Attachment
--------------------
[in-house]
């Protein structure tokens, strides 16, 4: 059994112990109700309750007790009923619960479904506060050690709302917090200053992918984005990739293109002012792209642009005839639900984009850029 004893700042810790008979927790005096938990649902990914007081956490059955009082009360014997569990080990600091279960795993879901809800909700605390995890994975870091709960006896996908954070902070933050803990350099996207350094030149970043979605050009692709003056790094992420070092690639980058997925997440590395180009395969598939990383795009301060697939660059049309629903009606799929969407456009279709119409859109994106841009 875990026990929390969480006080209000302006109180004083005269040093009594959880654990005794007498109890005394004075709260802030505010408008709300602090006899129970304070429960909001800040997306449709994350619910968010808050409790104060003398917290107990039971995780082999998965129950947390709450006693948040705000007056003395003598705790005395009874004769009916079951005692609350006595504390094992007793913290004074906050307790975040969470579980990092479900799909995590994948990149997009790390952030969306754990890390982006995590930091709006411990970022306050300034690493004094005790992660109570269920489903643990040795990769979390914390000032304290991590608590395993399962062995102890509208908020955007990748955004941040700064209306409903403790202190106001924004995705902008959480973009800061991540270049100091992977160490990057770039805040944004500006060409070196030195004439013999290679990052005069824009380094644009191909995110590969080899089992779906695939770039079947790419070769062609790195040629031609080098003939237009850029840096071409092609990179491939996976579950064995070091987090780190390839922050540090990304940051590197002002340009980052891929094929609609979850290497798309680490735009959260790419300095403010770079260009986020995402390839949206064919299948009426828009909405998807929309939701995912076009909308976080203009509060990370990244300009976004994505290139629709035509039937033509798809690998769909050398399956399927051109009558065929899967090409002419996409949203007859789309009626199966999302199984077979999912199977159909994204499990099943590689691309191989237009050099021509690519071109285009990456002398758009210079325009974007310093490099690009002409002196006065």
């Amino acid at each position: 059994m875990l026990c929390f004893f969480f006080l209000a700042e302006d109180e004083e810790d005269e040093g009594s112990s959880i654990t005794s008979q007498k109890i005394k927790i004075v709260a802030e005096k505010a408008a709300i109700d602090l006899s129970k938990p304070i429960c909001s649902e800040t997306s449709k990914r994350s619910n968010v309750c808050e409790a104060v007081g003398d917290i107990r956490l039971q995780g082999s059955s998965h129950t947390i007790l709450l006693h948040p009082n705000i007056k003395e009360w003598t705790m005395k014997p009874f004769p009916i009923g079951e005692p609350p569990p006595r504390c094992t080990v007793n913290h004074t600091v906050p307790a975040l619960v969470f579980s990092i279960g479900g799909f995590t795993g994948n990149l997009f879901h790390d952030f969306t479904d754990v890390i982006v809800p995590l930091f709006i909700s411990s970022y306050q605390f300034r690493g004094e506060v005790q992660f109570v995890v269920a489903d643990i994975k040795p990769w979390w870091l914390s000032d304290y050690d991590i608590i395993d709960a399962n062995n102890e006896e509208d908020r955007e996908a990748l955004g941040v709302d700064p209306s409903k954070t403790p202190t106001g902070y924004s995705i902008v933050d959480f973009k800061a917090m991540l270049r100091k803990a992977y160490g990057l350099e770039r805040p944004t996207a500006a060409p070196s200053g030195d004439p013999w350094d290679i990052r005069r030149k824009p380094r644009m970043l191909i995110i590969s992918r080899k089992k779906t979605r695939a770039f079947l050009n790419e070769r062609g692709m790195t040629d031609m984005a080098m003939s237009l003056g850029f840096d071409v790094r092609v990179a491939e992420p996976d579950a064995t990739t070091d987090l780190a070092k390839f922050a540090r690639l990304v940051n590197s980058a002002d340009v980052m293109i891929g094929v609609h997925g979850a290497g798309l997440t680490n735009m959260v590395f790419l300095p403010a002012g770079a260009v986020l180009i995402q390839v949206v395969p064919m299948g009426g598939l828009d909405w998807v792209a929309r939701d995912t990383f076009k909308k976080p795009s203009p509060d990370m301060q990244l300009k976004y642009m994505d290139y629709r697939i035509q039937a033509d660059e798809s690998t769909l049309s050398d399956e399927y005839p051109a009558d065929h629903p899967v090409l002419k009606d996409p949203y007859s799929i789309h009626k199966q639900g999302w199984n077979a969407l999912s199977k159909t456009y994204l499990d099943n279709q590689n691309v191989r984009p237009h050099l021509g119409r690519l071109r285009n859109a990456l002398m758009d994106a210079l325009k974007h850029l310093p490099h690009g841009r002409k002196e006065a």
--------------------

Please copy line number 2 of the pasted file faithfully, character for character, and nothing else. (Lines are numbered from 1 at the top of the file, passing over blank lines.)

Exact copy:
């Protein structure tokens, strides 16, 4: 059994112990109700309750007790009923619960479904506060050690709302917090200053992918984005990739293109002012792209642009005839639900984009850029 004893700042810790008979927790005096938990649902990914007081956490059955009082009360014997569990080990600091279960795993879901809800909700605390995890994975870091709960006896996908954070902070933050803990350099996207350094030149970043979605050009692709003056790094992420070092690639980058997925997440590395180009395969598939990383795009301060697939660059049309629903009606799929969407456009279709119409859109994106841009 875990026990929390969480006080209000302006109180004083005269040093009594959880654990005794007498109890005394004075709260802030505010408008709300602090006899129970304070429960909001800040997306449709994350619910968010808050409790104060003398917290107990039971995780082999998965129950947390709450006693948040705000007056003395003598705790005395009874004769009916079951005692609350006595504390094992007793913290004074906050307790975040969470579980990092479900799909995590994948990149997009790390952030969306754990890390982006995590930091709006411990970022306050300034690493004094005790992660109570269920489903643990040795990769979390914390000032304290991590608590395993399962062995102890509208908020955007990748955004941040700064209306409903403790202190106001924004995705902008959480973009800061991540270049100091992977160490990057770039805040944004500006060409070196030195004439013999290679990052005069824009380094644009191909995110590969080899089992779906695939770039079947790419070769062609790195040629031609080098003939237009850029840096071409092609990179491939996976579950064995070091987090780190390839922050540090990304940051590197002002340009980052891929094929609609979850290497798309680490735009959260790419300095403010770079260009986020995402390839949206064919299948009426828009909405998807929309939701995912076009909308976080203009509060990370990244300009976004994505290139629709035509039937033509798809690998769909050398399956399927051109009558065929899967090409002419996409949203007859789309009626199966999302199984077979999912199977159909994204499990099943590689691309191989237009050099021509690519071109285009990456002398758009210079325009974007310093490099690009002409002196006065």